Now one habit that H .G. has in most of his tales is that just when you think he is finished on the subject, he will go off in another direction with some sub plot he has slipped in earlier. Therefore, what should have been a short story becomes a novel. Another good example of his witting style can be found in "The Food of the Gods."
5.0 out of 5 stars What is unseen 16 Jun 2013
By E. A Solinas - Published on Amazon.com
Format:Hardcover
Imagine if you were invisible and could come and go as you pleased, with nobody able to see you. Cool, right? Well, not really. H.G. Wells' "The Invisible Man" has the sci-fi master exploring what would happen if a person took an invisibility elixir, and discovered too late that invisibility has some definite downsides. It's possibly Wells' funniest novel, but it also has some wonderfully chilling moments.

A strange man arrives at a hotel in Iping, wrapped up in goggles, bandages, scarves, and heavy clothes. He spends most of his time hidden away in his room, doing odd scientific experiments, and avoiding contact with other people -- while still keeping everything except his nose hidden. Meanwhile, the local vicar and his wife are robbed by a mysterious thief... who is completely invisible.

Well, you can guess what's up with the stranger -- he's an invisible man, and after a blowup with his landlady he reveals his true.... um, lack of appearance to the entire town. After a series of disastrous encounters, the Invisible Man encounters Dr. Kemp, an old friend to whom he reveals how he became invisible, and what he's done since then... as well as his malevolent plans for the future.

H.G. Wells isn't really known for being a funny writer, but the first part of "The Invisible Man" is actually mildly hilarious. He writes the first third or so of the book in a fairly light, humorous style, and there are some fun scenes speckled through the story, like a homeless man dealing with the Invisible Man ("Not a bit of you visible--except-- You 'aven't been eatin' bread and cheese?").

But things get much darker after Mr. Kemp enters the scene, and we find out that the Invisible Man is... well, kind of malevolent and crazy. Very crazy.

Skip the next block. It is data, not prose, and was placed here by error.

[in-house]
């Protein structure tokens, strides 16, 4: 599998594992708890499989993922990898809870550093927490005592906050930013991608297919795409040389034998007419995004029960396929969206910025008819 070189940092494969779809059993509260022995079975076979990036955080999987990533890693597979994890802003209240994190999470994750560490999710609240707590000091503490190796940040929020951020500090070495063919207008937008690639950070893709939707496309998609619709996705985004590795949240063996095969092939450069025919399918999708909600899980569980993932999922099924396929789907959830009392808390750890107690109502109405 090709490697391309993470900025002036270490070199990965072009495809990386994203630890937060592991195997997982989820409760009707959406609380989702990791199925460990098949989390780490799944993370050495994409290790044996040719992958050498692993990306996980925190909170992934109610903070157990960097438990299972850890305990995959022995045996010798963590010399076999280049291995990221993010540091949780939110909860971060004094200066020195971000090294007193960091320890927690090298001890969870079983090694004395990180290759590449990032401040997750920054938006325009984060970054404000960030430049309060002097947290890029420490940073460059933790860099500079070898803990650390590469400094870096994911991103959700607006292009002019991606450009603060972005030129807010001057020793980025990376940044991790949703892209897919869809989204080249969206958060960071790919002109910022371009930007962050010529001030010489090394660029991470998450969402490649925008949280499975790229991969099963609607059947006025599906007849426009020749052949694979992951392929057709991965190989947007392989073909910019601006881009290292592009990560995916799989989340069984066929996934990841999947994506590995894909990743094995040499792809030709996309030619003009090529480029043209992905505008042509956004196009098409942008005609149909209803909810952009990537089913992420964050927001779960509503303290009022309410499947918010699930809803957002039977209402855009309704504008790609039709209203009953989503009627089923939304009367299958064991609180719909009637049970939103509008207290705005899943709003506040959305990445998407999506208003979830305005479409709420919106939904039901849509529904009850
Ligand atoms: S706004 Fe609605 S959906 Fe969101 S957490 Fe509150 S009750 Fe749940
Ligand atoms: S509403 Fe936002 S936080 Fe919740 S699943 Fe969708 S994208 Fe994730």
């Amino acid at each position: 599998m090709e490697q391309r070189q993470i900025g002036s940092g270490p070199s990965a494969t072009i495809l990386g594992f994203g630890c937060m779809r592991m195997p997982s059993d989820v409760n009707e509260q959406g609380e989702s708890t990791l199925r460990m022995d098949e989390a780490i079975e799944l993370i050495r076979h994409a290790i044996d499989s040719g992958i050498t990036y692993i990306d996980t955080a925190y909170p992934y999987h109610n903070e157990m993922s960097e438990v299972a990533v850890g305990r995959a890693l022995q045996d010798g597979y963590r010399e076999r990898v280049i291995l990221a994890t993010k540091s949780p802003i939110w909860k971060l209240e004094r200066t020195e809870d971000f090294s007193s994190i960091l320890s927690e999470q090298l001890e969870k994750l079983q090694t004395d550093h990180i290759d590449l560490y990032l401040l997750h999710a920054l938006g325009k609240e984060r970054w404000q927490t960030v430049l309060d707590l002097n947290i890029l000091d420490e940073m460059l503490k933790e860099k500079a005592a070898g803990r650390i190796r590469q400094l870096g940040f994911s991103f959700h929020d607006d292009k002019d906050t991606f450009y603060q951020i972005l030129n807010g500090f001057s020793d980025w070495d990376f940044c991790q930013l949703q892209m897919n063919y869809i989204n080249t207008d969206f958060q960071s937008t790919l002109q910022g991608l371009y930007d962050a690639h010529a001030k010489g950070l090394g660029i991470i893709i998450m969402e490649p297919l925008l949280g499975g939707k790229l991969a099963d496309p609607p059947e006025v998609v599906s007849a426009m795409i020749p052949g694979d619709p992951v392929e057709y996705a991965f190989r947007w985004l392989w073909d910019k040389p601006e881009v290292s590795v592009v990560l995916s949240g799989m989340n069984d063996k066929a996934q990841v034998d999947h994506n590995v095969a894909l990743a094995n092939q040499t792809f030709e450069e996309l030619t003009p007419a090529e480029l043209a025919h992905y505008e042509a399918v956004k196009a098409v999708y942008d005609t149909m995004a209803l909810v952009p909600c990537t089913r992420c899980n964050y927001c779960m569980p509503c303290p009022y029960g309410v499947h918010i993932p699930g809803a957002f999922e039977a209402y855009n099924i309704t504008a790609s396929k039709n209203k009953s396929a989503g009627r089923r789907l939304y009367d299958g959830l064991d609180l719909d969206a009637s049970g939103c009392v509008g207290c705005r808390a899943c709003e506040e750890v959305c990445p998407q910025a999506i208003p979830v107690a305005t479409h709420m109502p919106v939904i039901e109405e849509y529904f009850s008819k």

And as the plot grows darker and grimmer, Wells also inserts a clever (if far-fetched even by Victorian standards) explanation for how a person could become invisible, using a mix of science and fantasy. The plot hurtles through wild chase scenes and the occasional riot, and some moments of bleak tension ("When dawn came to mingle its pallor with the lamp-light and cigar smoke of the dining-room, Kemp was still pacing...")

The Invisible Man himself (aka Griffin) is a pretty mysterious character for most of the story, since all we know about him is that he's invisible.... and also kind of a jerk. I mean, the guy constantly flies off the handle and even robs a nice little old vicar. And the more we find out about him, the more malignant and insane he turns out to be.

Even if you had a way to become invisible, "The Invisible Man" would be a pretty effective way of dissuading people from using it. A deserving classic.
Were these reviews helpful?   Let us know
Search Customer Reviews
Only search this product's reviews

Customer Discussions

This product's forum
Discussion Replies Latest Post
No discussions yet

Ask questions, Share opinions, Gain insight
Start a new discussion
Topic:
First post:
Prompts for sign-in
 

Search Customer Discussions
Search all Amazon discussions
   


Look for similar items by category


Feedback